Untreated depression can endanger more than your mental health

You may brush it off as a case of the blues or something that will resolve when your circumstances improve, or you may not want to get help because of the stigma attached, but leaving depression untreated can harm more than just your ability to enjoy life.

Untreated depression has a wide range of effects, some physical, some mental, some relational – many can create long-term or life-threatening problems.

In fact, the World Health Organisation lists depression as the leading cause of disability worldwide, which underlines its seriousness. Worldwide, there has been a 20 percent increase in depression in the past 20 years. Almost 75 percent of people with mental disorders remain untreated in developing countries, a problem shared by South Africa, where mental health is not prioritised.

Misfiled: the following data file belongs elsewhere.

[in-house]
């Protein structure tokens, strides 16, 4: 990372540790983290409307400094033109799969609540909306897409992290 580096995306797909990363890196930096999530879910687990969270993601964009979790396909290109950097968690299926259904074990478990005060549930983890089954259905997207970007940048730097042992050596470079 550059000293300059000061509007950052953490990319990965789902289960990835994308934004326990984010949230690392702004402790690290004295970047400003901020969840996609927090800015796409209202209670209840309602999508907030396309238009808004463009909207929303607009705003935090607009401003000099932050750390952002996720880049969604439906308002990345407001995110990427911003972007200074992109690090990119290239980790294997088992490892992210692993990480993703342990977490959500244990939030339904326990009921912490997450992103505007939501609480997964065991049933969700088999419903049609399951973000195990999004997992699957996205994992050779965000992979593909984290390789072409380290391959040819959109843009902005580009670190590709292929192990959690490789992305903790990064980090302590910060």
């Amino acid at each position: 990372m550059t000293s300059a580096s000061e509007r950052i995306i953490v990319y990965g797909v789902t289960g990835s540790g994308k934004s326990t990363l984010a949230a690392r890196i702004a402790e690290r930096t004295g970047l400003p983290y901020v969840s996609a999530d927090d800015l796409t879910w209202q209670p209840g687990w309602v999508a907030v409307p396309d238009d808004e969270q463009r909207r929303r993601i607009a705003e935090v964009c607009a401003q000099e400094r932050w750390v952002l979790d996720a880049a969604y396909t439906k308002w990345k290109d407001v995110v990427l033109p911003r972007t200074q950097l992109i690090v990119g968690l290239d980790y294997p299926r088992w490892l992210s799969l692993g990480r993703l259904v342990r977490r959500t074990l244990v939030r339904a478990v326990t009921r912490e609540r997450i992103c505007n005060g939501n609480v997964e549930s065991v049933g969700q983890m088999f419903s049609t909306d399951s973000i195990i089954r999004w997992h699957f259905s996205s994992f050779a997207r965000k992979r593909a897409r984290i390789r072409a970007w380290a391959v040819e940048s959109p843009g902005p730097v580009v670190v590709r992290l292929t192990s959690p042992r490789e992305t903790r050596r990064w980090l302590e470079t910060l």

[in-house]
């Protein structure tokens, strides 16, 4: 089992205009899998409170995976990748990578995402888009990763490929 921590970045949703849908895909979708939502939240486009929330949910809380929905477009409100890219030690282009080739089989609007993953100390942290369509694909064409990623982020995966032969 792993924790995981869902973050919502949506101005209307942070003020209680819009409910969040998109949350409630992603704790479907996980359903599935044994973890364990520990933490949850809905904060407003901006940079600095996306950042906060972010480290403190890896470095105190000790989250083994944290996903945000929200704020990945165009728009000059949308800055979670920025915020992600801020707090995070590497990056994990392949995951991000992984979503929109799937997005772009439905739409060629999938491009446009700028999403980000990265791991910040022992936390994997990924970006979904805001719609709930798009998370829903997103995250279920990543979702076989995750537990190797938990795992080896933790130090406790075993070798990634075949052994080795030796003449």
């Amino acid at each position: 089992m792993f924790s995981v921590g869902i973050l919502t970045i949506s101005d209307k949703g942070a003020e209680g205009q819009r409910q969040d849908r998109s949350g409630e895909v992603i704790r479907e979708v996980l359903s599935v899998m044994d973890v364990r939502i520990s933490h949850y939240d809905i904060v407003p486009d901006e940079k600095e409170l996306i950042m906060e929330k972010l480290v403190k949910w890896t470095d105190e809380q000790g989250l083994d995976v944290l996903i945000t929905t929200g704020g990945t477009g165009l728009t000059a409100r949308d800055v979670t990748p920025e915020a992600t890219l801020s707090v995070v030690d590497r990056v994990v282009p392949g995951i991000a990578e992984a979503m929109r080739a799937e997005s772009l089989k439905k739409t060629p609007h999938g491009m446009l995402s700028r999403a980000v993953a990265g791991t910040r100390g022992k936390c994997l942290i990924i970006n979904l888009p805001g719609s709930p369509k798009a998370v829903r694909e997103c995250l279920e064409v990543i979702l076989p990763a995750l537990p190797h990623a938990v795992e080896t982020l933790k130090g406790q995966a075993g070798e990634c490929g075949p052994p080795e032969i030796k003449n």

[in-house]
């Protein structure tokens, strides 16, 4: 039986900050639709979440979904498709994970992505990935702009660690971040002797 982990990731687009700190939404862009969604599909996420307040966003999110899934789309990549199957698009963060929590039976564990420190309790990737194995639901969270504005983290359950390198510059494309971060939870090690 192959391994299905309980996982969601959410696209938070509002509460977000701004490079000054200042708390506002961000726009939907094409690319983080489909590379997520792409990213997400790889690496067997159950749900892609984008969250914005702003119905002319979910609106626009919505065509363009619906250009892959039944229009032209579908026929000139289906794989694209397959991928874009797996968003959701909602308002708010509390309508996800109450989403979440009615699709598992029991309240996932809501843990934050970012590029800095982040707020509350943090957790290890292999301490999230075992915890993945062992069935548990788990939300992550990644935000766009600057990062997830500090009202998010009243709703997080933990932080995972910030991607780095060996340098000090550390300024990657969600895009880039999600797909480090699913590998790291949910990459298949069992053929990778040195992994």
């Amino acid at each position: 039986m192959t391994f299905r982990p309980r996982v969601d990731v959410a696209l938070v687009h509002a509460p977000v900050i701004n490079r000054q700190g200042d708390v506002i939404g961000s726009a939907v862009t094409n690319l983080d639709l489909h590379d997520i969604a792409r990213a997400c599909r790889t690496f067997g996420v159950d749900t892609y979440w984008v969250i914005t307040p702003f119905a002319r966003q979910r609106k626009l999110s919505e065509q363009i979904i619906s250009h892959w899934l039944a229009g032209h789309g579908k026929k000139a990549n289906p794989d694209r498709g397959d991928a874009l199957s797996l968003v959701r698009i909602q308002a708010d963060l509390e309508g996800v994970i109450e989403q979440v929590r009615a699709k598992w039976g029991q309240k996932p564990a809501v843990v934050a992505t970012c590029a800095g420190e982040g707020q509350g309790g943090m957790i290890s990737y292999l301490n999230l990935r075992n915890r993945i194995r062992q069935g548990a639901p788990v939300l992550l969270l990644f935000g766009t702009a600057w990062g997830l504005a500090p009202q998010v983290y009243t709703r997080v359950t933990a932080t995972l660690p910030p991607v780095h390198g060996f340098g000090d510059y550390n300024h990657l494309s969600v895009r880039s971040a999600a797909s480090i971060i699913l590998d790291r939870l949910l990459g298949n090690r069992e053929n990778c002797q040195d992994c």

Although depression symptoms can vary, the most common are persistent sadness, irritability or anxiety, trouble sleeping, a loss of interest in normally enjoyable activities and an inability to carry out daily activities for two weeks or more. Untreated, the symptoms of depression can last for months or even years.

Depression and Suicide

The most dangerous risk of untreated depression is suicide. It is estimated that two thirds of all suicides are caused by depression. In South Africa, there are thought to be at least 23 suicides a day due to depression. One in four teens in South Africa have attempted suicide. If you have suicidal thoughts or intentions, get help immediately. It is not the only way out.

Depression and Substance Abuse

Symptoms rarely go away if they are not treated. This means people with depression often turn to drugs or alcohol to treat their symptoms. This can worsen depression symptoms and increase the chances of getting addicted to the substances. Alcohol, drugs and depression are a dangerous combination, which is why it is so important to get help.

Depression and reckless behaviour